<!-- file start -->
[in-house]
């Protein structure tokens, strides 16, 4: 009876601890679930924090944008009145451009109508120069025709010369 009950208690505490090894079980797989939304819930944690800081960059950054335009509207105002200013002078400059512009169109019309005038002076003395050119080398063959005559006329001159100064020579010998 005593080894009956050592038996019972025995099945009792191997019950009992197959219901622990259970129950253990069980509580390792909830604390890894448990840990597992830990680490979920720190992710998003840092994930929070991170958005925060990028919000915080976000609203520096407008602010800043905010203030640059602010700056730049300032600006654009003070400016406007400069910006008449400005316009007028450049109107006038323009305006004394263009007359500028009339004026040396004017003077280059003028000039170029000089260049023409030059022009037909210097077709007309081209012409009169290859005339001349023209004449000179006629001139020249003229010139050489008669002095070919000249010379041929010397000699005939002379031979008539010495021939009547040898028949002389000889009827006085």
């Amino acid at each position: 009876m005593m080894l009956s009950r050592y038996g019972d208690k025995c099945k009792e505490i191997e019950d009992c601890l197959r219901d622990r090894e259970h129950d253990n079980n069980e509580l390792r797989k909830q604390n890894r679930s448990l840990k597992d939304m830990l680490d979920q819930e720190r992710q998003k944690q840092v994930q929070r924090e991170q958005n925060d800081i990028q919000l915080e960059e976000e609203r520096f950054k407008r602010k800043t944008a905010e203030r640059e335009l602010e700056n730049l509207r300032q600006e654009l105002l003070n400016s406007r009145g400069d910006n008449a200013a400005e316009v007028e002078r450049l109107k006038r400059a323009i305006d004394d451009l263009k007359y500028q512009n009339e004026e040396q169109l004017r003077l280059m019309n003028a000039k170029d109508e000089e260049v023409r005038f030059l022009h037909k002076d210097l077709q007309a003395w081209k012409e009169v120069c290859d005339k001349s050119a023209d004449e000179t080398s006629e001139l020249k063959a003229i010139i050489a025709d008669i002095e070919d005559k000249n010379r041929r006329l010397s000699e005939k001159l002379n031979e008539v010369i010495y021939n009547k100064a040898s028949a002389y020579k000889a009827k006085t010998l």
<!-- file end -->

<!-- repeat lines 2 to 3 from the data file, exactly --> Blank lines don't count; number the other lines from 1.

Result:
């Protein structure tokens, strides 16, 4: 009876601890679930924090944008009145451009109508120069025709010369 009950208690505490090894079980797989939304819930944690800081960059950054335009509207105002200013002078400059512009169109019309005038002076003395050119080398063959005559006329001159100064020579010998 005593080894009956050592038996019972025995099945009792191997019950009992197959219901622990259970129950253990069980509580390792909830604390890894448990840990597992830990680490979920720190992710998003840092994930929070991170958005925060990028919000915080976000609203520096407008602010800043905010203030640059602010700056730049300032600006654009003070400016406007400069910006008449400005316009007028450049109107006038323009305006004394263009007359500028009339004026040396004017003077280059003028000039170029000089260049023409030059022009037909210097077709007309081209012409009169290859005339001349023209004449000179006629001139020249003229010139050489008669002095070919000249010379041929010397000699005939002379031979008539010495021939009547040898028949002389000889009827006085």
């Amino acid at each position: 009876m005593m080894l009956s009950r050592y038996g019972d208690k025995c099945k009792e505490i191997e019950d009992c601890l197959r219901d622990r090894e259970h129950d253990n079980n069980e509580l390792r797989k909830q604390n890894r679930s448990l840990k597992d939304m830990l680490d979920q819930e720190r992710q998003k944690q840092v994930q929070r924090e991170q958005n925060d800081i990028q919000l915080e960059e976000e609203r520096f950054k407008r602010k800043t944008a905010e203030r640059e335009l602010e700056n730049l509207r300032q600006e654009l105002l003070n400016s406007r009145g400069d910006n008449a200013a400005e316009v007028e002078r450049l109107k006038r400059a323009i305006d004394d451009l263009k007359y500028q512009n009339e004026e040396q169109l004017r003077l280059m019309n003028a000039k170029d109508e000089e260049v023409r005038f030059l022009h037909k002076d210097l077709q007309a003395w081209k012409e009169v120069c290859d005339k001349s050119a023209d004449e000179t080398s006629e001139l020249k063959a003229i010139i050489a025709d008669i002095e070919d005559k000249n010379r041929r006329l010397s000699e005939k001159l002379n031979e008539v010369i010495y021939n009547k100064a040898s028949a002389y020579k000889a009827k006085t010998l």